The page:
DeFaced

Over the past couple years since my diagnosis, I’ve spoken with several young adult cancer survivors in person, joined some online conversations and read may articles. I’ve noticed a common theme particular to the young adult community, which is the idea of identity.

As I thought about this theme, I had a very particular way I wanted to represent it visually. But then I stumbled across the other, which made me think more about my connection with two different perspectives of identity that I feel other’s may relate to as well.

As a young adult you’re still coming into your own, finding your values, personality, skills, career. Your still emerging and finding your place. A diagnosis (or really any trauma) stops this, puts it on hold, and you find your self in a place of suspension. Meanwhile the rest of the world goes on without you – friends, family, jobs (or school). Eventually, once you’ve overcome the trauma (hopefully) and have made it through surgery/treatment/etc. you’ll have to put yourself back into motion. And that means figuring out who you are, and that might include a different trajectory. You have changed. You may have a different “face” than you started out with.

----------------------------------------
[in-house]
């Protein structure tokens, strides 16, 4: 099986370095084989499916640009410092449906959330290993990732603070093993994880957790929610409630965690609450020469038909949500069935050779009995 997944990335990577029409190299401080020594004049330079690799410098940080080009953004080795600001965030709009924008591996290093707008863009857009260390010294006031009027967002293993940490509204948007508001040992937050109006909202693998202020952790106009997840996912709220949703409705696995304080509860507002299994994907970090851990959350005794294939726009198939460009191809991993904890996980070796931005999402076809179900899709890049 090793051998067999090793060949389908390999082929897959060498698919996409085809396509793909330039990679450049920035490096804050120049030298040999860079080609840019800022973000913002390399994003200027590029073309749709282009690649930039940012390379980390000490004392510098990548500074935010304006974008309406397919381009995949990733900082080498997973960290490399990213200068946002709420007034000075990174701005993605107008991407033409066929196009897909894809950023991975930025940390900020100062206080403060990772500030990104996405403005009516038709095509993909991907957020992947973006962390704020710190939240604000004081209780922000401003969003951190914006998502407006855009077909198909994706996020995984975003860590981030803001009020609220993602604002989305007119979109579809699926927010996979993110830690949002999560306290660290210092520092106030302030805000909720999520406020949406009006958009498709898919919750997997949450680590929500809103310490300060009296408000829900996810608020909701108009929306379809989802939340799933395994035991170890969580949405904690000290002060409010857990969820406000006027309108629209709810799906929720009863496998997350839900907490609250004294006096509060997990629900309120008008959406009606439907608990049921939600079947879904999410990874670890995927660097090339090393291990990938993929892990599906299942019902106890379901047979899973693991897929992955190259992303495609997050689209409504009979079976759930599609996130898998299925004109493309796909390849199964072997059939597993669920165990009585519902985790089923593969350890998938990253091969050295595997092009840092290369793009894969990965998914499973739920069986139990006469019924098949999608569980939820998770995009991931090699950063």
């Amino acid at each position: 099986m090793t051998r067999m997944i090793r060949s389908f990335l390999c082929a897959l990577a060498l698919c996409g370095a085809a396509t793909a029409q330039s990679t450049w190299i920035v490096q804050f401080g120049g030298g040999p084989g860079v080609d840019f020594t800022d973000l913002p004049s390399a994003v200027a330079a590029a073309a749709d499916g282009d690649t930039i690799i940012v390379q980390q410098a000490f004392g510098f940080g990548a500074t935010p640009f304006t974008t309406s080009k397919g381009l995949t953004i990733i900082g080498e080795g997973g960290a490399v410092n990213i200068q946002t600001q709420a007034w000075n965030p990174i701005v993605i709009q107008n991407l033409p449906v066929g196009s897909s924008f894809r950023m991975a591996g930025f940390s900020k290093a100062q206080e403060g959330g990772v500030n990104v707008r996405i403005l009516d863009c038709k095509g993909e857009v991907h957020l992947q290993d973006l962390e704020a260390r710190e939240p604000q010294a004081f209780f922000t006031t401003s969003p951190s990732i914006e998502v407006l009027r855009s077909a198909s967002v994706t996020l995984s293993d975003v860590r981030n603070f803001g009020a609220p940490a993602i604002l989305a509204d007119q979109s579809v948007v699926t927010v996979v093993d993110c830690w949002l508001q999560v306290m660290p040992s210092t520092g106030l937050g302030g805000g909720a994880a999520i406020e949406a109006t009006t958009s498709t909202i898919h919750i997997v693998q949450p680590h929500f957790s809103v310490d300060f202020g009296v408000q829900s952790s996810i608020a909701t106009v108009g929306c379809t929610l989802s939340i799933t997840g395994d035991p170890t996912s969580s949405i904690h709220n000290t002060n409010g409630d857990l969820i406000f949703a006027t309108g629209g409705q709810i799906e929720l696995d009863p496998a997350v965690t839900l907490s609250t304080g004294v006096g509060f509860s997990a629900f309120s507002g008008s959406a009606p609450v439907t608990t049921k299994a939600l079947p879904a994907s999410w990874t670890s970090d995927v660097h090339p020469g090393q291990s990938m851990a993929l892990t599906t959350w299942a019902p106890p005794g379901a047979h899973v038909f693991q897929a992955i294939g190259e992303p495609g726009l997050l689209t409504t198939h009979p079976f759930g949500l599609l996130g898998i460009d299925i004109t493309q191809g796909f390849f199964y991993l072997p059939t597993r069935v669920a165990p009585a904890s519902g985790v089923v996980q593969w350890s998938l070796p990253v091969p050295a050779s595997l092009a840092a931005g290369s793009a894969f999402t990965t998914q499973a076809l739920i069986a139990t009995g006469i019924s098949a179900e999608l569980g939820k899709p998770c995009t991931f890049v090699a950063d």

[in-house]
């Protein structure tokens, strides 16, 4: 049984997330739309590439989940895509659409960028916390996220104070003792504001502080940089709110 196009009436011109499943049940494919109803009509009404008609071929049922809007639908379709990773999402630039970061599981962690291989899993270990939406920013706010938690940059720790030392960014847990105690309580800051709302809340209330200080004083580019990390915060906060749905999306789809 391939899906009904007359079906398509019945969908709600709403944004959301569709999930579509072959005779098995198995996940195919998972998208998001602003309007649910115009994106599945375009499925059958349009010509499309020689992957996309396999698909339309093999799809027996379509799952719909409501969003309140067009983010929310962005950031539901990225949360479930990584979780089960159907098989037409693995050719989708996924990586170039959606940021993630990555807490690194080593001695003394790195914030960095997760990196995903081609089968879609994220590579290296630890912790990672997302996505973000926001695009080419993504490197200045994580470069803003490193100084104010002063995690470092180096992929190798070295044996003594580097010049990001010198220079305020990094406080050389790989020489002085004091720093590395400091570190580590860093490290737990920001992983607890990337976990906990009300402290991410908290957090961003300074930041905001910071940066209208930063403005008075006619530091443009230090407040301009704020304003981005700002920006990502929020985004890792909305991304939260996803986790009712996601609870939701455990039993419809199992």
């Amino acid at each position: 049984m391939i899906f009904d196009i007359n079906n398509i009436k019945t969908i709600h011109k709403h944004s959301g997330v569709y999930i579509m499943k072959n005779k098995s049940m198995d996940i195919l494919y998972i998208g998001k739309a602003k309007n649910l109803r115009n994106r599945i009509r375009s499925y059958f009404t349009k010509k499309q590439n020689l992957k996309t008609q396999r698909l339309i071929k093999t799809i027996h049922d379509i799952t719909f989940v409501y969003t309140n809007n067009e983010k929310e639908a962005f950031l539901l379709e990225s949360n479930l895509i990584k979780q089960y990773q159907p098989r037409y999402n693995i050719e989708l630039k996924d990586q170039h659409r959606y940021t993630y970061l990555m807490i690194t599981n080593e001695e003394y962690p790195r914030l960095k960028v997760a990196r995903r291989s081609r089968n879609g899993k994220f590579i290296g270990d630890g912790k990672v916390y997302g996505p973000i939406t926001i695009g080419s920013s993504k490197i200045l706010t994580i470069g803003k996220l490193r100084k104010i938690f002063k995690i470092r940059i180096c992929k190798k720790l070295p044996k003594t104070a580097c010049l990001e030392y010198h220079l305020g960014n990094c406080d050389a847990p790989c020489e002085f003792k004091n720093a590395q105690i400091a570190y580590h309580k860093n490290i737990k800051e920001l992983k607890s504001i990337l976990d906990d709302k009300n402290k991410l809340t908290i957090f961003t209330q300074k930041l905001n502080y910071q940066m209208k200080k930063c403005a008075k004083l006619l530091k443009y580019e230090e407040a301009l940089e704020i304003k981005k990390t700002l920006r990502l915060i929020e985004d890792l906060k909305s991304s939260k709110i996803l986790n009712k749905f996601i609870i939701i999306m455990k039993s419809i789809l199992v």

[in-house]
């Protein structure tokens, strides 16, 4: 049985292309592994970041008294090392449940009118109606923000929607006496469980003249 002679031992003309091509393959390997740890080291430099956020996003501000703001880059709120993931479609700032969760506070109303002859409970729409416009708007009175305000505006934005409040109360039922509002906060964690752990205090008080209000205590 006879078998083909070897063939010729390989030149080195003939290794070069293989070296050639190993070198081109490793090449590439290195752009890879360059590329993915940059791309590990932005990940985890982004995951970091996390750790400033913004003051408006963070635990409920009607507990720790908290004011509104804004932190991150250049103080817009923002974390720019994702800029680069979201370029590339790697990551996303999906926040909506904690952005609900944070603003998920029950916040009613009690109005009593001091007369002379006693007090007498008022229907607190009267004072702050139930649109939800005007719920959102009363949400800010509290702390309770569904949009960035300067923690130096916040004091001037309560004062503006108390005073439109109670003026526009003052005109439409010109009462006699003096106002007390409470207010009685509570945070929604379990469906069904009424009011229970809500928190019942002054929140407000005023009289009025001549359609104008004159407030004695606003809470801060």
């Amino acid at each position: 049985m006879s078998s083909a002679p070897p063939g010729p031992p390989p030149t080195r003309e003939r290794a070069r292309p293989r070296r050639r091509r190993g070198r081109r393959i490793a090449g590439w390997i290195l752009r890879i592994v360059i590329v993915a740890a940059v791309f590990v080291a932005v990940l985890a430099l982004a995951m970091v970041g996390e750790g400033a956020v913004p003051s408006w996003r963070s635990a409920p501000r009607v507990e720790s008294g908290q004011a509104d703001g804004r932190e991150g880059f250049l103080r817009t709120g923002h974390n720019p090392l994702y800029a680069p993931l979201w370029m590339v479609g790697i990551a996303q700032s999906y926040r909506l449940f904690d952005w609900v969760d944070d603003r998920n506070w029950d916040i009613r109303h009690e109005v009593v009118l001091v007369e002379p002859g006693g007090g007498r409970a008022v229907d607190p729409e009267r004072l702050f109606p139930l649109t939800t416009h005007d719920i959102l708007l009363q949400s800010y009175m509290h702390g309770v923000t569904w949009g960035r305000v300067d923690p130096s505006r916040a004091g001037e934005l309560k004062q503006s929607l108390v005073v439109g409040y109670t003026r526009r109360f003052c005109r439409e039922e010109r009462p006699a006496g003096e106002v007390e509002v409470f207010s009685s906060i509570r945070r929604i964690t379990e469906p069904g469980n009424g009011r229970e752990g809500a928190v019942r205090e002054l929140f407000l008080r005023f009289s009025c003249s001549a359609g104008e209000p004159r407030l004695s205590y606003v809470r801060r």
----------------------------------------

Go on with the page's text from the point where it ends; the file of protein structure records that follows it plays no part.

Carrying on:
Another perspective is for those, perhaps slightly older, or more established in their relationships or careers when they were diagnosed. It is the idea of defacement. While you once knew who you were and what you wanted, it’s been erased. (I think this is particularly true through the brain cancer community, where loosing your ability to focus, remember, speak, and move is so tangible.)

Here are my two newest art pieces on this theme:

Faceless

Faceless

Defaced

Defaced

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About Ashley Myers-Turner

Los Angeles based photographer & videographer, health care advocate, and chocolate dipped twizzler enthusiast.

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